Starting July 1, many people with tax liens, civil judgments and certain medical debts will see a boost to their credit scores.  The three largest credit bureaus- Experian, Equifax and TransUnion, will no longer report a tax lien or civil judgment on a consumer’s credit report if it does not include the person’s name, address and either their social security number or date of birth.  Existing liens missing this information will also be expunged.

Consumer-friendly changes will also be made to the way medical debts are reported. According to the new rules, bureaus will not display medical collections until at least six months after the account became delinquent.  They will also remove any existing medical collections that insurance companies have paid or are paying for.  After the liens and judgments are expunged, some consumers can expect to see their credit score increase by as much as 40 points- enough to affect a loan approval or the terms.  The leading scoring company, FICO, estimated that out of 200 million “scorable” consumers, roughly 12 million will have a lien or judgment disappear from their report.

Starting July 1, the credit bureaus also will check lien and judgment data every 90 days to make sure the information is still accurate. These changes come as credit bureaus have been put under pressure from regulators and state attorneys general to improve the accuracy of credit reporting.  To confirm their data is correct, consumers should get a free copy of their credit report from each of the three bureaus once a year at www.annualcreditreport.com.

Click here to read more on this story.

If you have any questions on this topic or are in financial crisis and considering filing for bankruptcy, contact an experienced Miami bankruptcy attorney who can advise you of all of your options. As an experienced CPA as well as a proven bankruptcy lawyer, Timothy Kingcade knows how to help clients take full advantage of the bankruptcy laws to protect their assets and get successful results. Since 1996 Kingcade & Garcia, P.A. has been helping people from all walks of life build a better tomorrow. Our attorneys’ help thousands of people every year take advantage of their rights under bankruptcy protection to restart, rebuild and recover. The day you hire our firm, we will contact your creditors to stop the harassment. You can also find useful consumer information on the Kingcade & Garcia website at www.miamibankruptcy.com.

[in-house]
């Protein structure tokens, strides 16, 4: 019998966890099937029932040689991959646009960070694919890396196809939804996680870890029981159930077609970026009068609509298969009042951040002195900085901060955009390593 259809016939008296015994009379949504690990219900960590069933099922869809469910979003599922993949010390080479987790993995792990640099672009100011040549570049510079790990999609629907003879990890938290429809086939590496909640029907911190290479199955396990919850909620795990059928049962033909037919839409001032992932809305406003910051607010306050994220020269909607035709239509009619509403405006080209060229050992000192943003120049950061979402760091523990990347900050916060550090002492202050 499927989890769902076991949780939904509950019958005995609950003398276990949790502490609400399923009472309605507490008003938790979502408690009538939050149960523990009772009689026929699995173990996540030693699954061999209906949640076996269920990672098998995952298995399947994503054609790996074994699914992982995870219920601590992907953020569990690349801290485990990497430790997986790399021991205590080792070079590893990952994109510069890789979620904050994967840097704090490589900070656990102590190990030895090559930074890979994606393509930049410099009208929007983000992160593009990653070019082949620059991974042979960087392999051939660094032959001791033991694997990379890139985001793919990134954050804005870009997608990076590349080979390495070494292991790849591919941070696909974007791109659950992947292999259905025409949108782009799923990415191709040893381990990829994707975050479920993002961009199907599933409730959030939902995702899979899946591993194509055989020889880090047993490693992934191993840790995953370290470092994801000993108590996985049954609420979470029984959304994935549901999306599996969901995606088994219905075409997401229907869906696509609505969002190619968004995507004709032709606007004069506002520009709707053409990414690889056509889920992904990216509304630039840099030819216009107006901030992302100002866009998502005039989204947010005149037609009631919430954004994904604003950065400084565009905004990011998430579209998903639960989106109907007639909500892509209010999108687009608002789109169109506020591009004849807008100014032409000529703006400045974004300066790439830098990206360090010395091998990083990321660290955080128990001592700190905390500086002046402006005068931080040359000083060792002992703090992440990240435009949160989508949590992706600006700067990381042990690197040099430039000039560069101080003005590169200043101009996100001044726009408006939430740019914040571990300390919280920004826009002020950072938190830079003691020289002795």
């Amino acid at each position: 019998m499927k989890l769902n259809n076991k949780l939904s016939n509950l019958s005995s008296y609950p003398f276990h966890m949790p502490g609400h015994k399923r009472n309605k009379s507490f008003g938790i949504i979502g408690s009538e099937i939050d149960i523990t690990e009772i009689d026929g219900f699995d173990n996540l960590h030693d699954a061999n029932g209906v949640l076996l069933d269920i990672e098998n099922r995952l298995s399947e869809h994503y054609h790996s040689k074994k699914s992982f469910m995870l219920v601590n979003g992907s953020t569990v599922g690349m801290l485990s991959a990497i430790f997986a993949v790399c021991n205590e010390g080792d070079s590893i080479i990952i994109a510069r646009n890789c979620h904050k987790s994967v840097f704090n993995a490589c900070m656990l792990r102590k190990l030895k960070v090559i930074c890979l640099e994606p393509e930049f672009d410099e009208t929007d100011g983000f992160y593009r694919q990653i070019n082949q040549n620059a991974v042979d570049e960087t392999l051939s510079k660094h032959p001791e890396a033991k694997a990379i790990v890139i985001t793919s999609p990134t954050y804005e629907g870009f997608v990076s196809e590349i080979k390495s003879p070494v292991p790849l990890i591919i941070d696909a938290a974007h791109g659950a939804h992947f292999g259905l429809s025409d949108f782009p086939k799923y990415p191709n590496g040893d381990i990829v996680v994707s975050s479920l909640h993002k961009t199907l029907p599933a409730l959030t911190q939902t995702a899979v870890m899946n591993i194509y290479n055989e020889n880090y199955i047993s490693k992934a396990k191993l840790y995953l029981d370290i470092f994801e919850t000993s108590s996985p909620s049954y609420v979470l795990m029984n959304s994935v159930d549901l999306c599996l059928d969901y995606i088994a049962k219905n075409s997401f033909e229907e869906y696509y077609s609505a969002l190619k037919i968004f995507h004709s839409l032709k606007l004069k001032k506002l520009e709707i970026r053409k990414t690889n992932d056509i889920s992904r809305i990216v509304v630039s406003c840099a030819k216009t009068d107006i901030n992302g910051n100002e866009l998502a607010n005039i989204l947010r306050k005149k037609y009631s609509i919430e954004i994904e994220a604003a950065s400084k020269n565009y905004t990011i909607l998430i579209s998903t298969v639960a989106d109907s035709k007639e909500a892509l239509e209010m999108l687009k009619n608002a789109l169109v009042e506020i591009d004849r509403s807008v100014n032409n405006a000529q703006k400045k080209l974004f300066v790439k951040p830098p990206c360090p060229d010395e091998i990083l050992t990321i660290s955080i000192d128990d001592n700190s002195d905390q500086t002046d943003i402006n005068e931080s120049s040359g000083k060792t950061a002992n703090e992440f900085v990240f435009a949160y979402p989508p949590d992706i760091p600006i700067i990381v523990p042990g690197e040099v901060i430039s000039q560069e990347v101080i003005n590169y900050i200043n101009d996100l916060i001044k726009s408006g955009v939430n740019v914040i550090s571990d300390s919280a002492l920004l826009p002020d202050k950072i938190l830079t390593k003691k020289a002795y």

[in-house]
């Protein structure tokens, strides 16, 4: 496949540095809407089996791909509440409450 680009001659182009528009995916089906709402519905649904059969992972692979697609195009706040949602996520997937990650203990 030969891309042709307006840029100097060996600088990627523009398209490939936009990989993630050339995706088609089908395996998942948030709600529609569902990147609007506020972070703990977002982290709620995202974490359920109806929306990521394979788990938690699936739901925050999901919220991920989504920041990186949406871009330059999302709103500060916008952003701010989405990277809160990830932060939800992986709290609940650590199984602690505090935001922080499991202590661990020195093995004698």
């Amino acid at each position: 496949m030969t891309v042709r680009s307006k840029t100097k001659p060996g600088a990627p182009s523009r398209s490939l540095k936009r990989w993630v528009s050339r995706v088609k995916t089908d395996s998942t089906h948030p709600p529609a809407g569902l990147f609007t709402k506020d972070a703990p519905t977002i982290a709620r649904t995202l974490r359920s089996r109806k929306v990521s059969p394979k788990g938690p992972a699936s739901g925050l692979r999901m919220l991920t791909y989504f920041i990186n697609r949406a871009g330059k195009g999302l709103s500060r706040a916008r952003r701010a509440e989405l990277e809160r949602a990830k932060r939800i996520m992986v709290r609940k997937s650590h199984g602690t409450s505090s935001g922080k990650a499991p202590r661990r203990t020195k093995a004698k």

The Surprising Debts Holding Many Americans Back

June 15, 2017 Posted by kingcade

According to a recent survey, student loans and credit card bills are not the only debt holding many Americans back.  Credit Sesame, a site consumers can use to check their credit score, analyzed more than 5,000 user accounts and found they had significant amounts of debt from medical expenses, utility bills and cell phone charges.